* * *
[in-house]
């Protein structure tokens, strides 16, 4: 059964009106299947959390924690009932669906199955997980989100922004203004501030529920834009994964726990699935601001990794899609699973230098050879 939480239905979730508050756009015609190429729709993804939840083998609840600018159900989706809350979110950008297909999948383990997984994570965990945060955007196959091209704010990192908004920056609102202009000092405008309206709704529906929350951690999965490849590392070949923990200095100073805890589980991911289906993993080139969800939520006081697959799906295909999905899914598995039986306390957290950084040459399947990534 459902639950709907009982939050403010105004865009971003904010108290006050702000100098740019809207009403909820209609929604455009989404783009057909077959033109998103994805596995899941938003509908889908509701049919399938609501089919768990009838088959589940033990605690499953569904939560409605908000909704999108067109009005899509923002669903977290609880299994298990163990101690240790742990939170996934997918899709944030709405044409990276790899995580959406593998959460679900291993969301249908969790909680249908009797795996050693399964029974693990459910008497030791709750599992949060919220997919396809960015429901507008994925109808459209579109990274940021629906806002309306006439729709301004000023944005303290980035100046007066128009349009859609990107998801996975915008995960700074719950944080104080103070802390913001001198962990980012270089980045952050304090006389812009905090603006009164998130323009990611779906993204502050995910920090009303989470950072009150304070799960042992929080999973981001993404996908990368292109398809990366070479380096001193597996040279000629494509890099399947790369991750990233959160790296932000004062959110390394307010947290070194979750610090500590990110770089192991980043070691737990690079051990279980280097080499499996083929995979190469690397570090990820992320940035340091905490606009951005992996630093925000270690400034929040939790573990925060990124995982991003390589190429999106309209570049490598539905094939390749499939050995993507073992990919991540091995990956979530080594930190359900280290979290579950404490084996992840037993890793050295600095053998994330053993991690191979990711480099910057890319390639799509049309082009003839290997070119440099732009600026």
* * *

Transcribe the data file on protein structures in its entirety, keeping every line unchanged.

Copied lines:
[in-house]
């Protein structure tokens, strides 16, 4: 059964009106299947959390924690009932669906199955997980989100922004203004501030529920834009994964726990699935601001990794899609699973230098050879 939480239905979730508050756009015609190429729709993804939840083998609840600018159900989706809350979110950008297909999948383990997984994570965990945060955007196959091209704010990192908004920056609102202009000092405008309206709704529906929350951690999965490849590392070949923990200095100073805890589980991911289906993993080139969800939520006081697959799906295909999905899914598995039986306390957290950084040459399947990534 459902639950709907009982939050403010105004865009971003904010108290006050702000100098740019809207009403909820209609929604455009989404783009057909077959033109998103994805596995899941938003509908889908509701049919399938609501089919768990009838088959589940033990605690499953569904939560409605908000909704999108067109009005899509923002669903977290609880299994298990163990101690240790742990939170996934997918899709944030709405044409990276790899995580959406593998959460679900291993969301249908969790909680249908009797795996050693399964029974693990459910008497030791709750599992949060919220997919396809960015429901507008994925109808459209579109990274940021629906806002309306006439729709301004000023944005303290980035100046007066128009349009859609990107998801996975915008995960700074719950944080104080103070802390913001001198962990980012270089980045952050304090006389812009905090603006009164998130323009990611779906993204502050995910920090009303989470950072009150304070799960042992929080999973981001993404996908990368292109398809990366070479380096001193597996040279000629494509890099399947790369991750990233959160790296932000004062959110390394307010947290070194979750610090500590990110770089192991980043070691737990690079051990279980280097080499499996083929995979190469690397570090990820992320940035340091905490606009951005992996630093925000270690400034929040939790573990925060990124995982991003390589190429999106309209570049490598539905094939390749499939050995993507073992990919991540091995990956979530080594930190359900280290979290579950404490084996992840037993890793050295600095053998994330053993991690191979990711480099910057890319390639799509049309082009003839290997070119440099732009600026």